OPEC Deal Tests Oil Majors' Appetite for Risk, Reward
OPEC Deal Tests Oil Majors' Appetite for Risk, Reward

OPEC Deal Tests Oil Majors' Appetite for Risk, Reward

OPEC Deal Tests Oil Majors' Appetite for Risk, Reward

OPEC’s deal to cut production and boost prices gives oil companies the opportunity to shake off two years of layoffs and slumping profits to start investing again—if they still have the risk appetite.
Just ask Patrick Pouyanne, chief executive officer of Total SA. Throughout the downturn he consistently warned that tens of billions of dollars of investment cuts around the world will create an oil-supply shortfall within a few years.
The situation presents an opportunity for the French producer and refiner, which will consider next year whether to start developing expensive new projects, Bloomberg reported.
The question is, do wary investors really want him to put his money where his mouth is?
“Total must continue to allocate investments cautiously and bank on low oil prices,” said Ahmed Ben Salem, an analyst at Oddo Securities.
The company should be seeking ways to drive production growth beyond 2020, but only on “projects with break-even of no more than $45 or $50, because the OPEC decision may be valid for just six months.”
There is no guarantee that Pouyanne is right. While his sentiments have been echoed by other influential figures in the industry such as International Energy Agency Executive Director Fatih Birol, Rex Tillerson, outgoing CEO of energy giant Exxon Mobil Corp. and future US secretary of state, says there is no looming supply gap.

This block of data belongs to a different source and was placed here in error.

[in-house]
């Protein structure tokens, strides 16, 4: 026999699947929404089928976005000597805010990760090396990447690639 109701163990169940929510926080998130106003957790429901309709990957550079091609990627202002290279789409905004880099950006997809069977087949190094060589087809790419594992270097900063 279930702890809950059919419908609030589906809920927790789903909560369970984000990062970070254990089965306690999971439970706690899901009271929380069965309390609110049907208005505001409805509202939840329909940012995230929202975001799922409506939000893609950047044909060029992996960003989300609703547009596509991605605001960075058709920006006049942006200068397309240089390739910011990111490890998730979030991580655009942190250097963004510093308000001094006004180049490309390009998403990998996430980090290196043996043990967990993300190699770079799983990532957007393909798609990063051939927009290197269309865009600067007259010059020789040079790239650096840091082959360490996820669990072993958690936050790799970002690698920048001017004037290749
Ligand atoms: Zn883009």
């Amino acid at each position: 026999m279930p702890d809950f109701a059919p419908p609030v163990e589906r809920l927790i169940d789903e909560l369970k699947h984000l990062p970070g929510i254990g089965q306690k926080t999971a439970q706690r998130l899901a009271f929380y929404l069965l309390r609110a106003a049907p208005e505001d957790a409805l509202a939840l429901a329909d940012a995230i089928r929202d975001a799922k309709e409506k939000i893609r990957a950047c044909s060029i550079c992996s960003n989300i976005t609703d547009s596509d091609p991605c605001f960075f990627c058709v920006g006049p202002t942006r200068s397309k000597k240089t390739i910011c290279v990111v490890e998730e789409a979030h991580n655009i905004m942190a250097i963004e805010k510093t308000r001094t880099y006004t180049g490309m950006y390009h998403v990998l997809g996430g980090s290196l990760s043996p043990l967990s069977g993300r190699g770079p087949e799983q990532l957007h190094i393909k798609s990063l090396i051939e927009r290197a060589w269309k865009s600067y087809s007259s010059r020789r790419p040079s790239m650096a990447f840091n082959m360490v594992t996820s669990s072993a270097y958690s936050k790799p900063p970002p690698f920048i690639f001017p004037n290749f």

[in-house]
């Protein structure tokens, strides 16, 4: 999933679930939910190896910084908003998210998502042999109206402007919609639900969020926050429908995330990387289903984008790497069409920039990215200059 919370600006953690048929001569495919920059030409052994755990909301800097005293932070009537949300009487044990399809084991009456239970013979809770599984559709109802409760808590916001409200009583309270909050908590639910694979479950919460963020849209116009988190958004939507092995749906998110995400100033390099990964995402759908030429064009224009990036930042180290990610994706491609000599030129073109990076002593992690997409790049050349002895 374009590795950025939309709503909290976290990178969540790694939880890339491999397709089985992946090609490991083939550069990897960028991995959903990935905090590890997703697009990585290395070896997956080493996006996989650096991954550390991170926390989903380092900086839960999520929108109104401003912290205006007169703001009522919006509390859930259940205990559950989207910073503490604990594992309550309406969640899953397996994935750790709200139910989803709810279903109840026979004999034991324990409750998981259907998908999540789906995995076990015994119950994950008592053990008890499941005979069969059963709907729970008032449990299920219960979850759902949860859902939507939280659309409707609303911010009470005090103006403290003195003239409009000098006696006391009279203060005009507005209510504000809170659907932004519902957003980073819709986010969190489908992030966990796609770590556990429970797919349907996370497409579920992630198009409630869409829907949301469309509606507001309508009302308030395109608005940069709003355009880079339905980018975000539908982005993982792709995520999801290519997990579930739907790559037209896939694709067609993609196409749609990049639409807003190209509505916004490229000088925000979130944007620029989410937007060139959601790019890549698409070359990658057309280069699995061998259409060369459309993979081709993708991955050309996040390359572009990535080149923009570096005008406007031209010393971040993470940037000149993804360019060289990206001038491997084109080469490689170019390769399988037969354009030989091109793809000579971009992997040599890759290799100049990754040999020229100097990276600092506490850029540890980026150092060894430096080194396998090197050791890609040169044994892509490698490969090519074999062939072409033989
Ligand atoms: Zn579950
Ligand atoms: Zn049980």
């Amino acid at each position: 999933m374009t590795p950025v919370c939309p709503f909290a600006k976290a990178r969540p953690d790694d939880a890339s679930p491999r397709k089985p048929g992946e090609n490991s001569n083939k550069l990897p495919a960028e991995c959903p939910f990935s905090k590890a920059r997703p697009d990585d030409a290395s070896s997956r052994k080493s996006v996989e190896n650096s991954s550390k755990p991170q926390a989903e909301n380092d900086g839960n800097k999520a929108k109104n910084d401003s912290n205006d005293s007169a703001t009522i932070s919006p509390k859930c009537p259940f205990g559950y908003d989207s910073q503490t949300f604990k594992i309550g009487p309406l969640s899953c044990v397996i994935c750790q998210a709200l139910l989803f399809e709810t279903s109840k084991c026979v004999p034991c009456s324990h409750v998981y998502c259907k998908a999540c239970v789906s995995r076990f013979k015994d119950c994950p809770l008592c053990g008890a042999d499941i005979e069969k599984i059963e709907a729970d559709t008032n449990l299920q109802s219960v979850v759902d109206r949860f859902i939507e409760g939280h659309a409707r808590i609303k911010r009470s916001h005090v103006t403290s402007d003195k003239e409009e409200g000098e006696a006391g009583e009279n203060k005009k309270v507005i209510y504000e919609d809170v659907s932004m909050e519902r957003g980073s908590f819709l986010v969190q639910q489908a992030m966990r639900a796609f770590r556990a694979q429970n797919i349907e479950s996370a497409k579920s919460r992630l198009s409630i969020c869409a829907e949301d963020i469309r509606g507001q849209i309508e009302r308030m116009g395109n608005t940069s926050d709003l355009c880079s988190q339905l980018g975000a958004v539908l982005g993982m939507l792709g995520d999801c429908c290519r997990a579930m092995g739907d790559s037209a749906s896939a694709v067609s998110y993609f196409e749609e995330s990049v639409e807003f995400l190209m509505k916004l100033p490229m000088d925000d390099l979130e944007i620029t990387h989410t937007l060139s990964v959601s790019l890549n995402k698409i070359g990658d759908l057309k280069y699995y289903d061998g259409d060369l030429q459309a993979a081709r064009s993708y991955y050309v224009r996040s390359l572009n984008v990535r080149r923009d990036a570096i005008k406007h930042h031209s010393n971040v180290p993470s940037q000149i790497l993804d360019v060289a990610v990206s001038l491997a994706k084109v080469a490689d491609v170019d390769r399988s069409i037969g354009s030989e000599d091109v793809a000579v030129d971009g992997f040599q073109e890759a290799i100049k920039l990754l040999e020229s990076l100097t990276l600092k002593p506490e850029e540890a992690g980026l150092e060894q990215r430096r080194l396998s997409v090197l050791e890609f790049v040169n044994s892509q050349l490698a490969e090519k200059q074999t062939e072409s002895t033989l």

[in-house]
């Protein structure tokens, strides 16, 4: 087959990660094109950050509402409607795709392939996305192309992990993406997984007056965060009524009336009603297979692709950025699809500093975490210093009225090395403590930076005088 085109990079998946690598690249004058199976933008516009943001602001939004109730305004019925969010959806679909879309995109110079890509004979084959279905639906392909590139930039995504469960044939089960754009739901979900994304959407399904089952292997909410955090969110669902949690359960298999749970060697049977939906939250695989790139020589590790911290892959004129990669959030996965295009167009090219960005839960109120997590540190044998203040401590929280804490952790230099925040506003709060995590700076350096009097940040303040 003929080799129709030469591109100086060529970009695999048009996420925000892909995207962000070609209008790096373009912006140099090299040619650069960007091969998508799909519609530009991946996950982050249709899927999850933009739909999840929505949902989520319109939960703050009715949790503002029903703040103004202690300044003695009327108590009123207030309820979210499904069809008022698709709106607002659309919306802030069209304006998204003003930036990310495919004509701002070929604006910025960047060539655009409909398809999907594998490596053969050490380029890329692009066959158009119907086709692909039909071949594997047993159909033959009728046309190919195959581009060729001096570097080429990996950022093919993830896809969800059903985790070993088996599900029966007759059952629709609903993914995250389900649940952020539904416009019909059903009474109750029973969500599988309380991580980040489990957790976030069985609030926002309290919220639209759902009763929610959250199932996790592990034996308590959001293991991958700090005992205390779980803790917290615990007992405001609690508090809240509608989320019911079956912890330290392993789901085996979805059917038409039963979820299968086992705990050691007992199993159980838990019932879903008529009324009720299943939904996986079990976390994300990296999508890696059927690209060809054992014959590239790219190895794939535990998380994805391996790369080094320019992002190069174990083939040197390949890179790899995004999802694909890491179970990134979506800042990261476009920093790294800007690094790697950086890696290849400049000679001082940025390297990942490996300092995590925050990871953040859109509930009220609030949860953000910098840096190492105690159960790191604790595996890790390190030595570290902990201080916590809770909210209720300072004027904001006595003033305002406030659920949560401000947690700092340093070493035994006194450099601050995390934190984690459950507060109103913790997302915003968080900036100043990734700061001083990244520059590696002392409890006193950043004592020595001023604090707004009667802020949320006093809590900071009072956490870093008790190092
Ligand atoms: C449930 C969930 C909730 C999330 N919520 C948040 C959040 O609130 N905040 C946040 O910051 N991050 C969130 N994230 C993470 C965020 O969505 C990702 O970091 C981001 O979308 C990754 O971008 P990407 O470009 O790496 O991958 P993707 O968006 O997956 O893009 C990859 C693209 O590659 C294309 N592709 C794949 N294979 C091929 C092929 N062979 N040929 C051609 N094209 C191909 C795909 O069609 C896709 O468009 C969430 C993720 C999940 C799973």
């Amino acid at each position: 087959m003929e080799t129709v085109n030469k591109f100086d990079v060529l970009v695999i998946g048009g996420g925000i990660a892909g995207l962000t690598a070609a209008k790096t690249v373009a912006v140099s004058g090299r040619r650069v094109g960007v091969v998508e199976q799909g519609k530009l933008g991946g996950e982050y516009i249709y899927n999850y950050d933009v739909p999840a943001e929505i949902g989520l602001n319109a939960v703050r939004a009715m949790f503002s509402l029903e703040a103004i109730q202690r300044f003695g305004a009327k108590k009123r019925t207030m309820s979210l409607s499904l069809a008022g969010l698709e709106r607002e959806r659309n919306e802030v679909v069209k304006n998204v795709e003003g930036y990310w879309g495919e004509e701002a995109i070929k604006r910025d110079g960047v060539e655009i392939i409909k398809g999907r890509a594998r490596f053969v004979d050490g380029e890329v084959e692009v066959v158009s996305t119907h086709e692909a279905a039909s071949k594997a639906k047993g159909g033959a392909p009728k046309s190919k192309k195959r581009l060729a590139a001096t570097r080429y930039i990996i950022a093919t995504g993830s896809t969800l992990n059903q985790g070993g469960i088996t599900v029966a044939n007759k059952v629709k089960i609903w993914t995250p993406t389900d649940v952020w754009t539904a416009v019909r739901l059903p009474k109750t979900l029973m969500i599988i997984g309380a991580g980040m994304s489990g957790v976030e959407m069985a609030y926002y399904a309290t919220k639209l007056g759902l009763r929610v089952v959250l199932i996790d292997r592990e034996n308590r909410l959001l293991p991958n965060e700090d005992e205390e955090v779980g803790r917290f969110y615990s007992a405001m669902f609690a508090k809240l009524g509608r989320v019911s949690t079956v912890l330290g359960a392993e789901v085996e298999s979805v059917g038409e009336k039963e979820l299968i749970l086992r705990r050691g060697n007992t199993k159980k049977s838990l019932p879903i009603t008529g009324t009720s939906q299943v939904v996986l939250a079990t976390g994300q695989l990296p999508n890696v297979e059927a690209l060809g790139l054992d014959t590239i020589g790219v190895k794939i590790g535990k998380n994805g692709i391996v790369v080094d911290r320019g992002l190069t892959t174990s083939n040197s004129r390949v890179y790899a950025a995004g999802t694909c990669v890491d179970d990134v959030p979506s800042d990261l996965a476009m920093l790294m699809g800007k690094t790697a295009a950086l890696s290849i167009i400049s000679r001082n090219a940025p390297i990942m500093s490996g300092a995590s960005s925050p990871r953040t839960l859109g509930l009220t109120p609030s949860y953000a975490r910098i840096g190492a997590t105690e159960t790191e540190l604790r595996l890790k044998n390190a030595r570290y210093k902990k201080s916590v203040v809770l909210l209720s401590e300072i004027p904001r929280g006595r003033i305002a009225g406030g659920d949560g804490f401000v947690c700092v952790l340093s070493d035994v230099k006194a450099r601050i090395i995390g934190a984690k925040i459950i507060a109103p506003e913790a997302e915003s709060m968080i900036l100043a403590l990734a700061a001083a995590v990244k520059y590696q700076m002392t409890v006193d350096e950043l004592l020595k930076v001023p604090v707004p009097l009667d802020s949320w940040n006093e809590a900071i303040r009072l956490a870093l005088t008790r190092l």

What is beyond doubt is that the two-year oil slump has prompted an unprecedented wave of retrenchment across the industry.
The worst appears to be over after Brent crude, the international benchmark, gained more than 40% this year. The rebound accelerated after the Organization of Petroleum Exporting Countries agreed to the first production cuts in eight years.
Still, the price is about half its mid-2014 level and companies remain conservative -- cutting spending in order to boost cash flow and protect dividends as debt rises.
The biggest project approvals in recent months have focused on expanding existing facilities—Phase 2 of BP's Mad Dog oilfield project in the Gulf of Mexico, Chevron Corp.’s Tengiz expansion in Kazakhstan—rather than tapping completely new areas.
Investors see plenty of reasons for a company to be cautious, but they also acknowledge that anyone willing to invest now could reap the benefits later, particularly with the cost of developing new resources declining as suppliers cut their prices.

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